2019 was not the year to obsess over new releases. It’s actually the first year I’ve managed anything resembling a healthy balance of new and old: more repeat listening, more old and obscure things, and (much) more radio (shouts to RBB Kulturradio). It was a charmed twelve months.

In that spirit I’m sharing with you only a few new things I enjoyed in 2019. Click album titles for more info.

Quality classical releases

Kullervo Op. 7, Jean Sibelius, Finnish Radio Symphony Orchestra, Hannu Lintu. A work unknown to me. This and Sibelius’ Pelléas et Mélisande were the soundtrack for many of my fall mornings.

Fidicinium Sacro-Profanum, Heinrich Ignaz Franz von Biber, Harmonie Universelle, Florian Deuter, Monica Waisman. I thought I misread HIFvB’s birth and death dates the first time I looked him up. His is music immune to the vagaries of time and taste.

Weinberg: Symphonies Nos. 2 & 21, Mieczysław Weinberg, Mirga Gražinytė-Tyla, Gidon Kremer, Kremerata Baltica, City of Birmingham Symphony Orchestra. Mieczysław Weinberg’s family was torn apart by war and ethnic killing in his native Poland and neighboring Russia. (I’m reading Bloodlands right now — can’t imagine a better soundtrack than this.) Weinberg was a close associate of Shostakovich’s. His music might not be as well-known as the latter’s, but this disc rectifies this somewhat. Gražinytė-Tyla, the CBSO, and Weinberg aficionado Gidon Kremer worked magic with this one.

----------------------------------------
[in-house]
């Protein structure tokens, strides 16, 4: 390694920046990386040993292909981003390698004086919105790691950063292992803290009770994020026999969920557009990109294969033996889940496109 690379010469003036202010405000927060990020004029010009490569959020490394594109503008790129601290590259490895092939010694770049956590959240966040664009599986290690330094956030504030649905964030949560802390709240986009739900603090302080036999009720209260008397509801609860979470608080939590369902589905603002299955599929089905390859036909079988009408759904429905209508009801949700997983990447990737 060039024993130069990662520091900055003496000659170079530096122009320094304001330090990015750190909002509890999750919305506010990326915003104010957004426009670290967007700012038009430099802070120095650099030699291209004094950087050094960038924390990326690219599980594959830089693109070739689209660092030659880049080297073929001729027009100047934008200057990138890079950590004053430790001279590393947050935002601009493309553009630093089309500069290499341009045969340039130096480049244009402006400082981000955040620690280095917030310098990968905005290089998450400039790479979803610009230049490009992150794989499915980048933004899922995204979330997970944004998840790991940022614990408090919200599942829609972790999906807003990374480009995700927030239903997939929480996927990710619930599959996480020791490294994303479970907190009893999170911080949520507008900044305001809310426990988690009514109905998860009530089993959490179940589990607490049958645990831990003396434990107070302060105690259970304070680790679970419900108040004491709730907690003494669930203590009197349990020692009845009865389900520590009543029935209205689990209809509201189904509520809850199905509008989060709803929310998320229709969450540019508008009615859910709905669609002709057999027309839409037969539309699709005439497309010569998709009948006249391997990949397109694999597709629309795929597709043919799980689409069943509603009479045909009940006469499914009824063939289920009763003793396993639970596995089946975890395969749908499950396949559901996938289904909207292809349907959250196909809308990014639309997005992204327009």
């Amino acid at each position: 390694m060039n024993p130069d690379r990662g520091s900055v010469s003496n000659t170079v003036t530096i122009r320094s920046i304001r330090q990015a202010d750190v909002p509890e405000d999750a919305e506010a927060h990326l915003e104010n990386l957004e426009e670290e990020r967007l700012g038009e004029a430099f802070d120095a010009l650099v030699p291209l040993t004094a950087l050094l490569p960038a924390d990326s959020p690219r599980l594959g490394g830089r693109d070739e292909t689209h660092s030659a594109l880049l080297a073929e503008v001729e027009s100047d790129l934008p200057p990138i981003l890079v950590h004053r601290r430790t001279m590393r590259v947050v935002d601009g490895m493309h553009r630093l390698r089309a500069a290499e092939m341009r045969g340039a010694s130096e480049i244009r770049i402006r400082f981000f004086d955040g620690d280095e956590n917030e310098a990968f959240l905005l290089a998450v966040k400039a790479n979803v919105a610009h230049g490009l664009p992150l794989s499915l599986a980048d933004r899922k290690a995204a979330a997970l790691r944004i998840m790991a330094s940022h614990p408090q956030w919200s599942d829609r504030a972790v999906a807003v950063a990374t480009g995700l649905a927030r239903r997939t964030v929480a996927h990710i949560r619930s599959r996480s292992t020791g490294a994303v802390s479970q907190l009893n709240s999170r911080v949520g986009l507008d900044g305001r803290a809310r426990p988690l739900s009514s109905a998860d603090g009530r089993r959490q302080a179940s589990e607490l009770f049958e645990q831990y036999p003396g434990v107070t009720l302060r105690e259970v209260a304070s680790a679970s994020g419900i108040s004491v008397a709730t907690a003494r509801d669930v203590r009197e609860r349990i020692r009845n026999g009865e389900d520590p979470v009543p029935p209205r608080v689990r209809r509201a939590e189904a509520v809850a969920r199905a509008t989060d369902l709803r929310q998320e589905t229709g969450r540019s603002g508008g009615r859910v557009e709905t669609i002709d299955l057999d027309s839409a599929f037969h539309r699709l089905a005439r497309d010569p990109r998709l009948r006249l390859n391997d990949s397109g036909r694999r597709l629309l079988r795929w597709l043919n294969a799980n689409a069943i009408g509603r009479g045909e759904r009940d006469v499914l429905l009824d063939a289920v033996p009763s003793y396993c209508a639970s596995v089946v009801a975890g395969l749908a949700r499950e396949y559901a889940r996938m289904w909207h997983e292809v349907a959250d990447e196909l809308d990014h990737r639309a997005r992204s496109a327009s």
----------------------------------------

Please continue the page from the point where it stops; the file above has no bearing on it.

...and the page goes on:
Sneaky projects you might’ve missed

Al Otro Lado, Liza Wallace, Lily Press, Simon Linn-Gerstein. Recommended this in the last mailer. Did you listen yet? Support good music.

The Sacrificial Code, Kali Malone. Kali Malone is a Swedish organist who finds a different gear for the pipe organ — in slow, meditative, drawn-out tones that echo across this work. It’s not clear who the audience for this is, which is to say that it’s perfect for CDA readers.

These live up to the hype

Become Desert, John Luther Adams, Seattle Symphony. The logical follow-up to JLA’s smash and CDA favorite Become Ocean.

Concurrence, Iceland Symphony Orchestra, Daníel Bjarnason, Anna Thorvaldsdóttir, Haukur Tómasson, María Huld Markan Sigfúsdóttir, Páll Ragnar Pálsson. Iceland : modern orchestra music :: Atlanta : trap music. I’ve written about my undisguised admiration for Anna Thorvaldsdóttir. Here you get Thorvaldsdóttir’s Metacosmos, plus installments of tingly, dense, well-matched music from three fellow Icelanders.

At the risk of oversharing and bungling this whole premise, here’s some non-classical music that blew me out of my seat

Morbid Stuff by PUP. Hidden History of the Human Race by Blood Incantation. Did I say I wasn’t going to do a big list? Megan Thee Stallion’s Fever. Don’t miss Midnight by Stef Chura. Rema’s self-titled EP goes and goes. I especially recommend Mahur Club by Maral. Cut & Stitch by the Petrol Girls is an AOTY contender. Control Top just batter listeners on Covert Contracts. Ahh damn it I’m still listing. I can’t physically stop myself from making lists. WWCD by Griselda. Jaime by Brittany Howard (“Short and Sweet” slayed me). Okay, done.

Many of the above are affiliate links, i.e. a fraction of the sale benefits probably your twenty-third-favorite classical music outfit. Just deal with it.